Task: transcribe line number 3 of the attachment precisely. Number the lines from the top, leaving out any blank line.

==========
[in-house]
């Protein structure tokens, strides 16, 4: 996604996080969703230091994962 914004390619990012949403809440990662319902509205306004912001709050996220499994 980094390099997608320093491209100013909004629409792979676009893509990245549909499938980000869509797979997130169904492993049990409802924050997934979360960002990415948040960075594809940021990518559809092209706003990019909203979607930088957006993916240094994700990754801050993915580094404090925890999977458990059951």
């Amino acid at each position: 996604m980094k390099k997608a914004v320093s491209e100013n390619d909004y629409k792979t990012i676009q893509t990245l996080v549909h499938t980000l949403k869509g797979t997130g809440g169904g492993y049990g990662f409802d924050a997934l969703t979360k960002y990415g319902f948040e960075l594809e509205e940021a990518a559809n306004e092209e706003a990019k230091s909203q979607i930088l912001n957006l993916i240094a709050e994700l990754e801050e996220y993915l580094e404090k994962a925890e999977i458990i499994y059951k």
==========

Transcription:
């Amino acid at each position: 996604m980094k390099k997608a914004v320093s491209e100013n390619d909004y629409k792979t990012i676009q893509t990245l996080v549909h499938t980000l949403k869509g797979t997130g809440g169904g492993y049990g990662f409802d924050a997934l969703t979360k960002y990415g319902f948040e960075l594809e509205e940021a990518a559809n306004e092209e706003a990019k230091s909203q979607i930088l912001n957006l993916i240094a709050e994700l990754e801050e996220y993915l580094e404090k994962a925890e999977i458990i499994y059951k």